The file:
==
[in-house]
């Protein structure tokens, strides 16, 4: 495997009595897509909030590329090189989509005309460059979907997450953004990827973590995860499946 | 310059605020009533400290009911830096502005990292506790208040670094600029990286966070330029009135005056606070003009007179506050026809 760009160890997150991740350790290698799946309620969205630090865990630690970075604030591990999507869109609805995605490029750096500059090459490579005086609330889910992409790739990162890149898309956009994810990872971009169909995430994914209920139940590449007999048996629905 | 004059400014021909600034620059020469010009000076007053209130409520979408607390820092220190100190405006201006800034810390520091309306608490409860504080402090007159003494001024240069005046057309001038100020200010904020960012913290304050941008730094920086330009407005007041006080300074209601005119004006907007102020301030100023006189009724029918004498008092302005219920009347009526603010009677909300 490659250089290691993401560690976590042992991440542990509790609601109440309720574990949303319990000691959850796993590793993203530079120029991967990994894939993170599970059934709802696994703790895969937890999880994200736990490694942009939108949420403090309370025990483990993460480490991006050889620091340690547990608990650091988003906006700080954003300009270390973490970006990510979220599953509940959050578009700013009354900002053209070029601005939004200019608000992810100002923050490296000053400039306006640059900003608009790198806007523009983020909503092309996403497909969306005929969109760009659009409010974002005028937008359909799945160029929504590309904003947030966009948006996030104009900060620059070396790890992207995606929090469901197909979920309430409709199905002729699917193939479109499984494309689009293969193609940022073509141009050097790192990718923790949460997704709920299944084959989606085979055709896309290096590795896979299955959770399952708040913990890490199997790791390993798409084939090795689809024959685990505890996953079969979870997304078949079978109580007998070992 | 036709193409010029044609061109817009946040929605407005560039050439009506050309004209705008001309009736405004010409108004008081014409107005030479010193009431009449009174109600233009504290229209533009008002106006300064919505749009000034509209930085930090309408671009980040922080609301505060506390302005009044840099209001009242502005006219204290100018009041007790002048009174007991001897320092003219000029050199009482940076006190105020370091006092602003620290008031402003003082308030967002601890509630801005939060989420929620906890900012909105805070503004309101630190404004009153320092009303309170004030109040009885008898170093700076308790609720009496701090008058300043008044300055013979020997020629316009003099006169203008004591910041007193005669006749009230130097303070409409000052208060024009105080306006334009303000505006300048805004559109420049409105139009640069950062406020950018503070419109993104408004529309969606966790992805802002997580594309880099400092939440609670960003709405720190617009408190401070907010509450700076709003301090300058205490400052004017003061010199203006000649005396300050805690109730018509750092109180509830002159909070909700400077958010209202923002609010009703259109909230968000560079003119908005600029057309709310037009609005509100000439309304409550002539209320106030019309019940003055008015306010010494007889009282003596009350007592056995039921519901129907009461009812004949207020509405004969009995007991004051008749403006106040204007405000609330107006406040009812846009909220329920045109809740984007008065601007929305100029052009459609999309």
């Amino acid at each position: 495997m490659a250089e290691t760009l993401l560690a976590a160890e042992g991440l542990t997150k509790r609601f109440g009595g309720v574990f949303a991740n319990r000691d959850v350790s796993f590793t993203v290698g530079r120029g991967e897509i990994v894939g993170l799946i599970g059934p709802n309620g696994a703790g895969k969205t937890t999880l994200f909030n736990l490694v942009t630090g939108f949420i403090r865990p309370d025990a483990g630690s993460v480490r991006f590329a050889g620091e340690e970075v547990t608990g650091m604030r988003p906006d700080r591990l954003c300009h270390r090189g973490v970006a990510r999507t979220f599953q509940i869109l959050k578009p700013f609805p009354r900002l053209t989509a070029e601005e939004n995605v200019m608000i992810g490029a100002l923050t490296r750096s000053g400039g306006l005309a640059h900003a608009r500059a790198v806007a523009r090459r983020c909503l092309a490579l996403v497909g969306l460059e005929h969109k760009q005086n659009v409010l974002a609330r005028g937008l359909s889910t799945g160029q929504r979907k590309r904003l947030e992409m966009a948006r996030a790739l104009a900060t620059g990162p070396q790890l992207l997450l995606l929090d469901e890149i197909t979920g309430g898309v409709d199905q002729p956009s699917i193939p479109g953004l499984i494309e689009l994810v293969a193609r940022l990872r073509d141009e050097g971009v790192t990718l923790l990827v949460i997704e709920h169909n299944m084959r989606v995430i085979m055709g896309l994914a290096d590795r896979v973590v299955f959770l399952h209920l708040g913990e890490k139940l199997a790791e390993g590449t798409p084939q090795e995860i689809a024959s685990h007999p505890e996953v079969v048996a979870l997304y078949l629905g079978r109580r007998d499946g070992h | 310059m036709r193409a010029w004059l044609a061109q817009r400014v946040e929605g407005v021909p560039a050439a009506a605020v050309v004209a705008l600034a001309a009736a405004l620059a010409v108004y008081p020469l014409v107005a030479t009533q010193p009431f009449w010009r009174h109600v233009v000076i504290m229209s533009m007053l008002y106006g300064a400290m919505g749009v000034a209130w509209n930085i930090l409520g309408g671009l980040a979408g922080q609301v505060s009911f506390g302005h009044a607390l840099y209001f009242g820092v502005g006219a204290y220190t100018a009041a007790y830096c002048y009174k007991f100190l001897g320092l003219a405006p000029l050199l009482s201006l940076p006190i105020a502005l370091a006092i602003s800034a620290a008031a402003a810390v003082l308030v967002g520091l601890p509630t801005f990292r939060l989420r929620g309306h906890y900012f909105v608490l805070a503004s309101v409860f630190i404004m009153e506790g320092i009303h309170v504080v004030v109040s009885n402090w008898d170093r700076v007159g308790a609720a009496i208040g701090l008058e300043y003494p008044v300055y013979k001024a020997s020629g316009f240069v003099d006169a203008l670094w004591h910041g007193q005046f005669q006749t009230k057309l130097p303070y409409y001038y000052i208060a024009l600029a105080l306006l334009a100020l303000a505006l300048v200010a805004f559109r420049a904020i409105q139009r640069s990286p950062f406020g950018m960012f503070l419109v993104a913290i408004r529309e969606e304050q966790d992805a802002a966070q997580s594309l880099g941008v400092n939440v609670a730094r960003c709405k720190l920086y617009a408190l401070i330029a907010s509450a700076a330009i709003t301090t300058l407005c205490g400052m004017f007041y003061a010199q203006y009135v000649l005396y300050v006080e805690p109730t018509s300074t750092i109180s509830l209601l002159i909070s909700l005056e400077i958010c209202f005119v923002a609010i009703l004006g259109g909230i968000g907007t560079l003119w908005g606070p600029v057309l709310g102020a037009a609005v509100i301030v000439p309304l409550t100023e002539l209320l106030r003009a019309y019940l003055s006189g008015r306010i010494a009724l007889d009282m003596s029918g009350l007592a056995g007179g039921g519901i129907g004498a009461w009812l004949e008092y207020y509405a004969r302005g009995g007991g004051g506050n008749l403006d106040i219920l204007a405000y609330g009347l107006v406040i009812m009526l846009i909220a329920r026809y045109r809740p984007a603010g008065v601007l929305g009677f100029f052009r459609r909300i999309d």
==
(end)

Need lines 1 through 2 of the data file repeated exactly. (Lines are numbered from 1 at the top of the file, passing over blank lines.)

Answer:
[in-house]
């Protein structure tokens, strides 16, 4: 495997009595897509909030590329090189989509005309460059979907997450953004990827973590995860499946 | 310059605020009533400290009911830096502005990292506790208040670094600029990286966070330029009135005056606070003009007179506050026809 760009160890997150991740350790290698799946309620969205630090865990630690970075604030591990999507869109609805995605490029750096500059090459490579005086609330889910992409790739990162890149898309956009994810990872971009169909995430994914209920139940590449007999048996629905 | 004059400014021909600034620059020469010009000076007053209130409520979408607390820092220190100190405006201006800034810390520091309306608490409860504080402090007159003494001024240069005046057309001038100020200010904020960012913290304050941008730094920086330009407005007041006080300074209601005119004006907007102020301030100023006189009724029918004498008092302005219920009347009526603010009677909300 490659250089290691993401560690976590042992991440542990509790609601109440309720574990949303319990000691959850796993590793993203530079120029991967990994894939993170599970059934709802696994703790895969937890999880994200736990490694942009939108949420403090309370025990483990993460480490991006050889620091340690547990608990650091988003906006700080954003300009270390973490970006990510979220599953509940959050578009700013009354900002053209070029601005939004200019608000992810100002923050490296000053400039306006640059900003608009790198806007523009983020909503092309996403497909969306005929969109760009659009409010974002005028937008359909799945160029929504590309904003947030966009948006996030104009900060620059070396790890992207995606929090469901197909979920309430409709199905002729699917193939479109499984494309689009293969193609940022073509141009050097790192990718923790949460997704709920299944084959989606085979055709896309290096590795896979299955959770399952708040913990890490199997790791390993798409084939090795689809024959685990505890996953079969979870997304078949079978109580007998070992 | 036709193409010029044609061109817009946040929605407005560039050439009506050309004209705008001309009736405004010409108004008081014409107005030479010193009431009449009174109600233009504290229209533009008002106006300064919505749009000034509209930085930090309408671009980040922080609301505060506390302005009044840099209001009242502005006219204290100018009041007790002048009174007991001897320092003219000029050199009482940076006190105020370091006092602003620290008031402003003082308030967002601890509630801005939060989420929620906890900012909105805070503004309101630190404004009153320092009303309170004030109040009885008898170093700076308790609720009496701090008058300043008044300055013979020997020629316009003099006169203008004591910041007193005669006749009230130097303070409409000052208060024009105080306006334009303000505006300048805004559109420049409105139009640069950062406020950018503070419109993104408004529309969606966790992805802002997580594309880099400092939440609670960003709405720190617009408190401070907010509450700076709003301090300058205490400052004017003061010199203006000649005396300050805690109730018509750092109180509830002159909070909700400077958010209202923002609010009703259109909230968000560079003119908005600029057309709310037009609005509100000439309304409550002539209320106030019309019940003055008015306010010494007889009282003596009350007592056995039921519901129907009461009812004949207020509405004969009995007991004051008749403006106040204007405000609330107006406040009812846009909220329920045109809740984007008065601007929305100029052009459609999309």